Rasam powder is another Indian spice blend and like many traditional spice blends, its history is not well documented. What is known about rasam powder is that it is used to flavor a dish called rasam, which is a South Indian soup made with lentils. It is also known that rasam’s roots lie in Tamil Nadu and Karnataka and has made its way into surrounding states. It is viewed as a comfort food for many in this region and is also a popular dish for weddings.
Rasam is a dish of the Sourashtra people, a community that migrated from Gujarat and elsewhere to Tamil Nadu.
Rasam powder can be found in many Indian markets as a blend. Despite the convenience of a pre-blended powder, many Indian cooks prefer to put their own rasam powder blend together.
Rasam powder flavor profile
Ingredients for rasam powder can include: chili peppers, cumin, coriander, peppercorns, curry leaves, and asafoetida. The result is a savory, aromatic spice blend that is similar in flavor to garam masala but not as sweet. It is also relatively, hot but not overwhelmingly so in most cases. As with another popular Indian spice blend known as garam masala, the ingredients in rasam powder are often toasted before being ground. Toasting heightens their flavor and makes the dish more aromatic. Alternatively, they can be sun-dried. Sun-dried spices are traditionally added to the dish at the start of the cooking process, while toasted spices are added at the end.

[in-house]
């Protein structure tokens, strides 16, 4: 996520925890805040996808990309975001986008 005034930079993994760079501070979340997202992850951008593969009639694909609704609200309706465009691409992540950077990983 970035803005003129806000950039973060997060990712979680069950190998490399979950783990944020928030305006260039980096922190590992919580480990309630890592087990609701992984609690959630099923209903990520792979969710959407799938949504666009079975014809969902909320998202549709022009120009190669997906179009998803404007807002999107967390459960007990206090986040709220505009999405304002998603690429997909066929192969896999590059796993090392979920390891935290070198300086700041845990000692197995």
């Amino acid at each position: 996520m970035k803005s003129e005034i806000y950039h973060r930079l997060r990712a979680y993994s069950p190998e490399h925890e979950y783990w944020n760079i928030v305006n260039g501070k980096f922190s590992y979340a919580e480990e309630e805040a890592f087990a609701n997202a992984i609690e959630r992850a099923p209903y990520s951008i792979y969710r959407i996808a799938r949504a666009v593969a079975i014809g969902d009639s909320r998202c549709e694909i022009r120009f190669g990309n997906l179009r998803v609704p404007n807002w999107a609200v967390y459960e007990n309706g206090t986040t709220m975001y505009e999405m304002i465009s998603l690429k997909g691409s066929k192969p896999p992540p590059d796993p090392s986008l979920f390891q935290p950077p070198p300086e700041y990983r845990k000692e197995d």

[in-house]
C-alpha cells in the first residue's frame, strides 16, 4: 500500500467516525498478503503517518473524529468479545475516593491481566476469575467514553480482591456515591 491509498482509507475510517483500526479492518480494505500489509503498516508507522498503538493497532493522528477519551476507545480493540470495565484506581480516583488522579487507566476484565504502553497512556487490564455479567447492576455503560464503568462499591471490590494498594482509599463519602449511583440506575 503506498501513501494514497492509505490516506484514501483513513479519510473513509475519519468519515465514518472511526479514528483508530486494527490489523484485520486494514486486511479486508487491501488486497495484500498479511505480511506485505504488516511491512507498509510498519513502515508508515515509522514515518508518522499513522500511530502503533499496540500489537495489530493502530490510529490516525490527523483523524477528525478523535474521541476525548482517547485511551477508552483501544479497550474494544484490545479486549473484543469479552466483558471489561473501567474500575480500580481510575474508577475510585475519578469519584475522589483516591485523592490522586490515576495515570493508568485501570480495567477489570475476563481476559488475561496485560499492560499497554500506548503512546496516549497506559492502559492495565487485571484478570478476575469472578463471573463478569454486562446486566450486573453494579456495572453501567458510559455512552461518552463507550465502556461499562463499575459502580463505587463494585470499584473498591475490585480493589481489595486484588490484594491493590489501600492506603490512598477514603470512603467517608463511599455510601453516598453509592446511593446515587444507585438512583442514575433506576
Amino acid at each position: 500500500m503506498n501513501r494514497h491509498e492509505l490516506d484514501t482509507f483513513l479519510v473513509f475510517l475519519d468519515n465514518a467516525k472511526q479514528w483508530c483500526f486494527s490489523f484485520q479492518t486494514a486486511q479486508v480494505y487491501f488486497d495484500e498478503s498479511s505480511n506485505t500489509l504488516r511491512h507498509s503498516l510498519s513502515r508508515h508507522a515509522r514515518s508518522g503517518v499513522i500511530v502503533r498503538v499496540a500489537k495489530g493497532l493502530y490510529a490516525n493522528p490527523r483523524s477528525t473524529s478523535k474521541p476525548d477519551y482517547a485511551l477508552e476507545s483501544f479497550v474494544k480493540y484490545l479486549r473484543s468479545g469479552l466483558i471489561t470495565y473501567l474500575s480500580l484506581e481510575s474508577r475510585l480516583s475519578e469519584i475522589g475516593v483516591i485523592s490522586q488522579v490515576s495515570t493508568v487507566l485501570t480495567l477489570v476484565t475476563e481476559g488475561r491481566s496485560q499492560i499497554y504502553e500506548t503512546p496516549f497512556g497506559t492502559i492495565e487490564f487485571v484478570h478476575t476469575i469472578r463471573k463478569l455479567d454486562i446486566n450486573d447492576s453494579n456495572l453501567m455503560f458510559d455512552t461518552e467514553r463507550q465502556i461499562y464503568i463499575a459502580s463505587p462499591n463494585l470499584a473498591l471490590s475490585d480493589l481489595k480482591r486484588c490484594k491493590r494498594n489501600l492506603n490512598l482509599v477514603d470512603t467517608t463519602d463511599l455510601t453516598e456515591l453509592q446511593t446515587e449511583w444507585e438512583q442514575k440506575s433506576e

Health benefits of rasam powder
As a combination of various nutrient-rich spices, rasam powder contains many compounds that are good for health. Those nutrients include:
- Minerals: The toor dal in rasam powder is also known as the pigeon pea and is packed with minerals including significant amounts of iron, calcium, and magnesium. Coriander seed is a good source of those three minerals. In addition to providing those minerals, asafoetida also contains a significant amount of manganese.
- Vitamins: Asafoetida has moderate levels of B vitamins; toor dal contains a higher amount. Chile peppers are rich in vitamin A.
- Fiber: All of the ingredients in rasam powder are good sources of dietary fiber.
As a result of the nutrients above and others in this seasoning blend, rasam powder can help to treat or prevent ailments such as:
- High blood pressure: The asafoetida used in rasam powder contains coumarin, which is a natural blood thinner and thus helps to lower blood pressure.
- Digestive ailments: Cumin can help to treat indigestion by helping with the production of digestive enzymes.
- Constipation: The high level of dietary fiber in rasam powder can help to ease the passage of food through the gut.
Common uses of rasam powder
Rasam soup is made with a base of tamarind or tomatoes. The word rasam is Sanskrit for juice and refers to the use of tamarind or tomato juice. Rasam can be served by itself and consumed like any soup or it can be served over rice, similar to the way that dal is sometimes served. The traditional way to serve rasam is as the second course of a meal.
The spices used to make rasam powder are versatile and can be adapted to a range of other applications. You can use it in much the same way that you would use other Indian spice mixes. Examples include using it as a dry rub or for sprinkling onto roasted vegetables.
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